This will be a bare beginning, just a peek at a few tools using social media and mashups in innovative and urgently helpful ways. To explain the concept in simple terms, a technological mashup is a new tool that is created as the end result of combining data or information with data or functions from two or more existing tools or sources. For more information, here is the Wikipedia article on mashups. Social media or social technologies are terms I prefer to use instead of the popular but imprecise "Web 2.0".

Returning to Hurricane Katrina, here is an example of Hurricane Information Maps -- a mashup combined with crowdsourcing, using Google Maps with markers placed by the general public with information and resources.

Hurricane Maps Mashups

Hurricane Information Maps:

Seattle city government has another mashup that combines mapping with real-time data on reported events and crises (fires, ambulance calls, car accidents, etc.), including a community reporting system.

Community Safety Mashup from Seattle City Govt Community Safety Mashup from Seattle City Govt

SeaStat (Seattle Statistics) Impacts: My Neighborhood Map:

Sahana is an open source, free, downloadable software package for disaster management, including a focus on facilitating collaboration among volunteers and people in the field. In their own words, "Sahana is a Free and Open Source Disaster Management system. It is a web based collaboration tool that addresses the common coordination problems during a disaster from finding missing people, managing aid, managing volunteers, tracking camps effectively between Government groups, the civil society (NGOs) and the victims themselves."

Sahana Open Source Disaster Management Software


RISEPAK (Research and Information System for Earthquakes - Pakistan) was developed by a team lead by Dr. Sarah Zaidi of Harvard in response to earthquakes in Pakistan, and is an open source, online tool incorporating many social technologies to facilitate community collaboration and response.

Risepak Earthquake Disaster Management Online Communication System


More information:

AIDG Blog [Appropriate Technology, Development, Environment]: Video: RISEPAK, a Web 2.0 tool for disaster response [Harvard Social Enterprise Conference] by Catherine Laine, March 24, 2008:,com_jd-wp/Itemid,34/p,1030/

Another good example of crowdsourcing is the "Did You Feel It?" maps from the USGS Earthquake Center, allowing significant data contributions to earthquake tracking and prediction from the general population in affected areas of the United States. The images below show the data input screen and a map of earthquakes for today and this week.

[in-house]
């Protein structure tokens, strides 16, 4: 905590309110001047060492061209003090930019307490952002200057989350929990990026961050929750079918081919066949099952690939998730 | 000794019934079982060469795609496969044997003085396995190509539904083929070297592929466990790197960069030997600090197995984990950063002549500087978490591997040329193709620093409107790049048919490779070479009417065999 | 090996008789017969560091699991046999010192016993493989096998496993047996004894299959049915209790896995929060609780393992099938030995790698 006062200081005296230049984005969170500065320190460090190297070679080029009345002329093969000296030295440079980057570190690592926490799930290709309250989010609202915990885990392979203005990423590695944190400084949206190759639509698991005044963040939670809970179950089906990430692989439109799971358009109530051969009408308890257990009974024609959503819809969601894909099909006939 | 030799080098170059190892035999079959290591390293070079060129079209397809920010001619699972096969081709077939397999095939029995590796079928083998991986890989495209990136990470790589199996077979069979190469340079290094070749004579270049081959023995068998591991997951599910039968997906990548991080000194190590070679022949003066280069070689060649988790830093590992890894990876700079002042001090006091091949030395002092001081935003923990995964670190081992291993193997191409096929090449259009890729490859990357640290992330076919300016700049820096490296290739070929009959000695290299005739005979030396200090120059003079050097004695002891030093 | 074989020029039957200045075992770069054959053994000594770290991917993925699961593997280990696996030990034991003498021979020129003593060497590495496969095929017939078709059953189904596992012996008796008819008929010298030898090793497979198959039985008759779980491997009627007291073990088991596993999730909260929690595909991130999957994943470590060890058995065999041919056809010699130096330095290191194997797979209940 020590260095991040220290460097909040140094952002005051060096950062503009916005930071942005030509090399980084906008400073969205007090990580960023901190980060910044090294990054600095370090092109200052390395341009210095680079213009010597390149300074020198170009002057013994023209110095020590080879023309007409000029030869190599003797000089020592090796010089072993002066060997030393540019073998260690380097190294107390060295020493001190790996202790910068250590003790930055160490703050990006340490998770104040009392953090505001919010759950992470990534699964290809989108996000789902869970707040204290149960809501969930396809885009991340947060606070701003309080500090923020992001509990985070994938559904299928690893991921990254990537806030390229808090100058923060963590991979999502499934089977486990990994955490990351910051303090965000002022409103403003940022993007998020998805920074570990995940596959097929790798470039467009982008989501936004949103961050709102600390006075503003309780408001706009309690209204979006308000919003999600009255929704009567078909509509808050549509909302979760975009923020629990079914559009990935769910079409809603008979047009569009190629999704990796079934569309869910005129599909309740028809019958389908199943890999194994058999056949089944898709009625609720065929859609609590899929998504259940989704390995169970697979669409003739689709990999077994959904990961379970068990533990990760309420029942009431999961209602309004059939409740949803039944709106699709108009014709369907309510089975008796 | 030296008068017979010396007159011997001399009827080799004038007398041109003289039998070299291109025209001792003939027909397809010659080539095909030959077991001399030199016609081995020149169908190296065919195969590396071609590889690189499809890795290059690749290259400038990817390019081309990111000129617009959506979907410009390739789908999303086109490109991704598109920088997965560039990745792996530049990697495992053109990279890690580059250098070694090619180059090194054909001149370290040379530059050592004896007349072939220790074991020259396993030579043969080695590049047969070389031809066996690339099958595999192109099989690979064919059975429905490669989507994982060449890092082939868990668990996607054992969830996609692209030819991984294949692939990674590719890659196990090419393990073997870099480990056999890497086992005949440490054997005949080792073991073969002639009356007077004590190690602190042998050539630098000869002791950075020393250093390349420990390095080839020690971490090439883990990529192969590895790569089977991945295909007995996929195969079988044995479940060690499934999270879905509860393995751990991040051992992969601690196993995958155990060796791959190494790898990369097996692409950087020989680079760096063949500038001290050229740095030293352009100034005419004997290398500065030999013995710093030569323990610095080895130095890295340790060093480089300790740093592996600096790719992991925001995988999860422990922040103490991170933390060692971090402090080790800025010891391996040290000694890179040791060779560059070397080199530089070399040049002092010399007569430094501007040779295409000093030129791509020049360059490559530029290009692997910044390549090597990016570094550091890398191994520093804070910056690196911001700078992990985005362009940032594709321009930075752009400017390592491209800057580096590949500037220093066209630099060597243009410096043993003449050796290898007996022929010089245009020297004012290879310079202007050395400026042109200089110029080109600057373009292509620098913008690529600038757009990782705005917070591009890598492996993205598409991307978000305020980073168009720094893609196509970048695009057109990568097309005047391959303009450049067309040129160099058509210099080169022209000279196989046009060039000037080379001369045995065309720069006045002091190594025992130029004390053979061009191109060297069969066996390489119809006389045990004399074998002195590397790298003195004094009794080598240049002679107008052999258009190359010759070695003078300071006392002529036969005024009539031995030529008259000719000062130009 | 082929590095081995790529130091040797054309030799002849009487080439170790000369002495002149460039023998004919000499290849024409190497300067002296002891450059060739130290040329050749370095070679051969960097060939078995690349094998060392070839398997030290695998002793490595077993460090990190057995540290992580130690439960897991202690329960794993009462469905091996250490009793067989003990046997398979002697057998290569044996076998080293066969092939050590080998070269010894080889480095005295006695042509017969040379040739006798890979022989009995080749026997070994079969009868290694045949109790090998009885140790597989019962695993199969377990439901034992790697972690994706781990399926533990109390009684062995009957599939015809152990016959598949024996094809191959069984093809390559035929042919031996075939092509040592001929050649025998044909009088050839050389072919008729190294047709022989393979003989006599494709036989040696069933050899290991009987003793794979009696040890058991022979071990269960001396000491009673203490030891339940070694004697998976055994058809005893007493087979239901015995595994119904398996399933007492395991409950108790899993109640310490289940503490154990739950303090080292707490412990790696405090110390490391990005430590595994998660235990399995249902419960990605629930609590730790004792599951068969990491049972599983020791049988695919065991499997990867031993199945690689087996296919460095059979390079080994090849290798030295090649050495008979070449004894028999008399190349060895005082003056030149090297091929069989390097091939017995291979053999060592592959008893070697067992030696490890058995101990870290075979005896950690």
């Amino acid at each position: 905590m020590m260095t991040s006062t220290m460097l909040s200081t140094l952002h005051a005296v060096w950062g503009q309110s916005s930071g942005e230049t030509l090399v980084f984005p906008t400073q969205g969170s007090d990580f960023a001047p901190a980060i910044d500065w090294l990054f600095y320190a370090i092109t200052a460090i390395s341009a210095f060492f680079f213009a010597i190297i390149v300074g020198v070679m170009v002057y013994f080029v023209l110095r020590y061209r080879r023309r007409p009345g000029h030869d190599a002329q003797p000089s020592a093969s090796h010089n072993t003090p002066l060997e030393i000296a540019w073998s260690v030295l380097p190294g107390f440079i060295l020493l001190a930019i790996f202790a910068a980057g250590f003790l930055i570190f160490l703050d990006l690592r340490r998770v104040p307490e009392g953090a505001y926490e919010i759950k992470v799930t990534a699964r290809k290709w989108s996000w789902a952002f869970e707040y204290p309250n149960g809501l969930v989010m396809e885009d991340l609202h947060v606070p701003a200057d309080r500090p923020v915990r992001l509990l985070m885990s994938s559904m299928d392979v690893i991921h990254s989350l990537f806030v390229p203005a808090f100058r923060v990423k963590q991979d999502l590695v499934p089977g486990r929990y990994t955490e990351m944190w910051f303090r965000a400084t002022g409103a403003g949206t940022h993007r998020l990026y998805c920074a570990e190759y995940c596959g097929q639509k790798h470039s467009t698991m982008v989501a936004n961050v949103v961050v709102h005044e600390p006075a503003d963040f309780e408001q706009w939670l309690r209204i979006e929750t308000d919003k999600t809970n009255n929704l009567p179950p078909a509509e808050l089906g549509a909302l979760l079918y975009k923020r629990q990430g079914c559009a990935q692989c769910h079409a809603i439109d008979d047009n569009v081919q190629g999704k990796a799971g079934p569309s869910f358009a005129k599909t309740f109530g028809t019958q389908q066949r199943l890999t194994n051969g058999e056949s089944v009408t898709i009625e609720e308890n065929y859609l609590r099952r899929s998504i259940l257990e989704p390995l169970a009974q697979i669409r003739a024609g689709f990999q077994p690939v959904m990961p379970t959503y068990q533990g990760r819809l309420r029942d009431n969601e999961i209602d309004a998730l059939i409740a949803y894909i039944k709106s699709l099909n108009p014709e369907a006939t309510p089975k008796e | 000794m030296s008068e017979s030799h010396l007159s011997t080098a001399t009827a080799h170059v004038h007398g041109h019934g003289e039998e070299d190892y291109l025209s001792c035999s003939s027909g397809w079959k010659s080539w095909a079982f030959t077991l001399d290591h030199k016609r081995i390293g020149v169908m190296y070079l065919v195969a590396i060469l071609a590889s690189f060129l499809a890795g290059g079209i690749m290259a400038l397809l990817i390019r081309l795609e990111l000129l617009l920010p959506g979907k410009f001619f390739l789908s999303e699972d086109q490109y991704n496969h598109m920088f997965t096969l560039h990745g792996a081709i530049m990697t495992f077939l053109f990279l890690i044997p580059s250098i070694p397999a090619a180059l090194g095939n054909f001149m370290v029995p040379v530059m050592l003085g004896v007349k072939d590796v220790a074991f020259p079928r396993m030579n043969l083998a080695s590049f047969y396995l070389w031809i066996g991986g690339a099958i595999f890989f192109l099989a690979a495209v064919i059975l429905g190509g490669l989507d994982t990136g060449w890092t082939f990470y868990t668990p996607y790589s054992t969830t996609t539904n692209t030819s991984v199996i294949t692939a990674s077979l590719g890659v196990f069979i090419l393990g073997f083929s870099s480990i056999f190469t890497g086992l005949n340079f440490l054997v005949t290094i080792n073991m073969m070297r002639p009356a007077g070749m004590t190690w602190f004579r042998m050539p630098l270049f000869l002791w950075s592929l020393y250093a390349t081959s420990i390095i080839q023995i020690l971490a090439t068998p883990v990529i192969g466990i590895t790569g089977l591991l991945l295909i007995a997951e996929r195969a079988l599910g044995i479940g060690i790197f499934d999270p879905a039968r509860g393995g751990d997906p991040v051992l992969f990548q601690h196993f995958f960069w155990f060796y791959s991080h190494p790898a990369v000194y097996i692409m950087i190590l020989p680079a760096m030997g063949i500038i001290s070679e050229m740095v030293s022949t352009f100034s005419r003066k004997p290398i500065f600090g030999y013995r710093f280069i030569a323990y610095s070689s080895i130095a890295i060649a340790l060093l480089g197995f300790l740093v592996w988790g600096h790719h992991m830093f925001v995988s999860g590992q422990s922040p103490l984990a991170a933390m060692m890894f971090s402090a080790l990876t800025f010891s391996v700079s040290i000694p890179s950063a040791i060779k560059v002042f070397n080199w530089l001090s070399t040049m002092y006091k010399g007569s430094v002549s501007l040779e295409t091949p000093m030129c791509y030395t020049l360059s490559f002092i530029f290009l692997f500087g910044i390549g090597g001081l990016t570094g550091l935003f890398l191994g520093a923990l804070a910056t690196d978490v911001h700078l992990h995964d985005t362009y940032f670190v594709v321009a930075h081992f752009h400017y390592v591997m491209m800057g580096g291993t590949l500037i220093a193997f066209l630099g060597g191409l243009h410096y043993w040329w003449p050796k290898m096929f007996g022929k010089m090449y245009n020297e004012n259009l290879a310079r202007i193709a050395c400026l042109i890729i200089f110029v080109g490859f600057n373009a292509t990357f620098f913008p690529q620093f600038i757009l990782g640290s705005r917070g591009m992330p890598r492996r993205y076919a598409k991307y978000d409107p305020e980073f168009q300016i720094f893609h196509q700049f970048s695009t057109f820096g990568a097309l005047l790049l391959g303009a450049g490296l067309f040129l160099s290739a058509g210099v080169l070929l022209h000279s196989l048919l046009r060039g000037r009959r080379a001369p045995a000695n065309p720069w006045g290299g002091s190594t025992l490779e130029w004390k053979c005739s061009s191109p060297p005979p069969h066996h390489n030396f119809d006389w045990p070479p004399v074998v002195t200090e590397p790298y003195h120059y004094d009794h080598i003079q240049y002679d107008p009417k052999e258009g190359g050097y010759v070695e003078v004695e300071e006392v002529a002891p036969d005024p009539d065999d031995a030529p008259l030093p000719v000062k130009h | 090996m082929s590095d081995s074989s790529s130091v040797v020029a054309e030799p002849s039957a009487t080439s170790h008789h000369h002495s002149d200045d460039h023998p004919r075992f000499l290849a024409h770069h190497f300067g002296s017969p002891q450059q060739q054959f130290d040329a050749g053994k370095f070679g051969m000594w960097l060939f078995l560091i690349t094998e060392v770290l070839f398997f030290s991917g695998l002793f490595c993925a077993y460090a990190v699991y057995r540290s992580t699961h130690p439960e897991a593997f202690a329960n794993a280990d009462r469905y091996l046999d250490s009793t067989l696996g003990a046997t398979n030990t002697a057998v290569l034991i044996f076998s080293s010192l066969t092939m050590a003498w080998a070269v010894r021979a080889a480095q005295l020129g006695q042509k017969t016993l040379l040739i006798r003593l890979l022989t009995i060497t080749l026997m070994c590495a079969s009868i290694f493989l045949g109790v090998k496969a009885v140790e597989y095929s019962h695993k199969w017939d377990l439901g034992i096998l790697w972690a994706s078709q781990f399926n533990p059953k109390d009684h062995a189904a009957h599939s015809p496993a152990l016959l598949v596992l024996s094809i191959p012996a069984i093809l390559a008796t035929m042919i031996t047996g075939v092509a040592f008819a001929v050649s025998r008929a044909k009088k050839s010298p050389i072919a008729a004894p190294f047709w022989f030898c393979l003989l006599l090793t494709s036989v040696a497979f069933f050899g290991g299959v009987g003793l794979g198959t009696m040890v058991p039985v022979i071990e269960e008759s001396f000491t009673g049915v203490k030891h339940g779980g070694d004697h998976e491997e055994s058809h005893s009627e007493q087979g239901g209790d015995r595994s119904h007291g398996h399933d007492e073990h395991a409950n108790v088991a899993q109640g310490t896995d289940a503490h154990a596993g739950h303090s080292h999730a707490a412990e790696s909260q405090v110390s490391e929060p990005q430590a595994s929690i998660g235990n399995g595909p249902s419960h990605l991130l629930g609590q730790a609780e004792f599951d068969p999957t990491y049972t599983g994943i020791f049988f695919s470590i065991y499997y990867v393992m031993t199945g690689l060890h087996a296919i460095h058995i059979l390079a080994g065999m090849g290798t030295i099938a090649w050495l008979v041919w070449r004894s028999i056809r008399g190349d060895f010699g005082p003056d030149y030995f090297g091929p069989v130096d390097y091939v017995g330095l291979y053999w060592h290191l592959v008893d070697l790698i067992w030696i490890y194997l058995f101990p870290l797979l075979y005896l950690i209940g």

Earthquake Maps & Crowdsourcing Earthquake Maps & Crowdsourcing

USGS: Earthquake Hazards Program: Did You Feel It?: Community Internet Intensity Maps:

Probably my favorite mashup of disaster information is the interactive map housed at the Havair Information Service in Budapest, from the National Association of Radio-Distress Signalling and Infocommunications, Emergency and Disaster Information Services (EDIS).

Disaster Map

This amazing tool combines Google Earth with the WorldKit mapping tool with several real-time data sources collecting and merging information on weather, health, avian flu, politics, wars, tech disasters, and much more, all combined into a single display rich in information. The map tracks and displays hundreds of different types of emergencies or crises. The following image shows just a very small sampling of the icons used on the map (click on the image to enlarge it).

Disaster Map

You can scroll down the page for more data, and click for a report on the event.

Disaster Map Event Display

Or you can simply hover over icons on the map for a pop-up with a brief description of the event.

Disaster Map, 2

Havaria Information Service (Budapest, Hungary): RSOE EDIS: Emergency and Disaster Information Service:

What about mirrors? What are the most important and useful of these tools? Think for a minute. Most of these, if not all, appear on a single server somewhere. What if there was a disaster or crisis that made one of these tools unavailable right at the moment we need them? Any of these that is truly necessary in disaster or crisis planning and response should be mirrored -- copied and made available in many different locations. Think about it? Is there an organization that has oversight of this type of issue? I don't know of one - if there is, please comment on this post and share the information.

More reading about social media and mashups in crises and disasters.


Slideshare: Dave Fleet: Social Media in a Disaster:

Posted by pfa at 11:12 PM | Comments (0)